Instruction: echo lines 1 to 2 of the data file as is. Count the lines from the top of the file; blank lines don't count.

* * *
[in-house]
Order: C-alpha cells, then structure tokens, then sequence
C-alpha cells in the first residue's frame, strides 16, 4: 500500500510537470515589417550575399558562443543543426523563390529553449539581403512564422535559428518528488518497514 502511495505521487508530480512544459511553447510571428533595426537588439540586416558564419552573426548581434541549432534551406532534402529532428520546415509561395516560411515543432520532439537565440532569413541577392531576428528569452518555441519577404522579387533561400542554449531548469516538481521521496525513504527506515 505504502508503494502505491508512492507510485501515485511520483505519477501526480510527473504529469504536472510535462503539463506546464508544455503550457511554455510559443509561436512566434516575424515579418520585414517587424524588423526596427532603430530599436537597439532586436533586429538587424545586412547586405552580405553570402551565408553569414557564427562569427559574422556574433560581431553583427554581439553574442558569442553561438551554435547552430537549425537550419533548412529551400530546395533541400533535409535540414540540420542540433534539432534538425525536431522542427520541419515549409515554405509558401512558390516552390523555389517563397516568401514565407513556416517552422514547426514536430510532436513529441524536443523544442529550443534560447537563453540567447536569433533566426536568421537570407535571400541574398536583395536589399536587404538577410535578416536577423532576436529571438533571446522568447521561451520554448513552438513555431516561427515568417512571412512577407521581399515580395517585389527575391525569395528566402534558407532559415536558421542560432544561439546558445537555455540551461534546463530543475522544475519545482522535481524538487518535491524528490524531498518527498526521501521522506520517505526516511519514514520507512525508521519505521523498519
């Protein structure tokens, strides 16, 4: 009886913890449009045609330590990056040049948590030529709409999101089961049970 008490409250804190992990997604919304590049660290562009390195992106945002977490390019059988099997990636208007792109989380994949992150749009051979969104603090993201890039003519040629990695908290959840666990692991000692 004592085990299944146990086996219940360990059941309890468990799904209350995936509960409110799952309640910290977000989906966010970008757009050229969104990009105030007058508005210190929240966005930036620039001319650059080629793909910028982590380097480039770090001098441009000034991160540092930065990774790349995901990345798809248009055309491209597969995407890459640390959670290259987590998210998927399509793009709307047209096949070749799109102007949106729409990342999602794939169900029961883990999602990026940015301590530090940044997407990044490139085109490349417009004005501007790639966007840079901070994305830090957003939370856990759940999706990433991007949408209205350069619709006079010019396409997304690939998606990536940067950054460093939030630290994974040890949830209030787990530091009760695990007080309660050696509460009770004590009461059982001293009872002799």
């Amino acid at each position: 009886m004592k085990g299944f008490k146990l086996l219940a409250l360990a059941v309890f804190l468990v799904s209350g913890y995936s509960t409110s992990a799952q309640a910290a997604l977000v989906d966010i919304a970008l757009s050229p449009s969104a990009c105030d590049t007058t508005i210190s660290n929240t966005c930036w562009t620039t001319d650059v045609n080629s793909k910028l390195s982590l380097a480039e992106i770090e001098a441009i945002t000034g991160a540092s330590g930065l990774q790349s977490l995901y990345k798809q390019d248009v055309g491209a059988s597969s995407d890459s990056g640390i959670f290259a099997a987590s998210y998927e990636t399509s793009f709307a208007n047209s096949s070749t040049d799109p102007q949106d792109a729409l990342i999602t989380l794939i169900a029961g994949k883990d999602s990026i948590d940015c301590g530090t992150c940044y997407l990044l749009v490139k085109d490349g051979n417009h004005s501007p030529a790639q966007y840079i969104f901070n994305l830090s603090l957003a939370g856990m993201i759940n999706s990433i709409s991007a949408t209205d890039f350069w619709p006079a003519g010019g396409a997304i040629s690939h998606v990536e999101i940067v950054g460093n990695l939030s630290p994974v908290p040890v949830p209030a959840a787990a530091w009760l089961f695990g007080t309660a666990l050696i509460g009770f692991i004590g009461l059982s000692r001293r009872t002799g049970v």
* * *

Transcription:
[in-house]
Order: C-alpha cells, then structure tokens, then sequence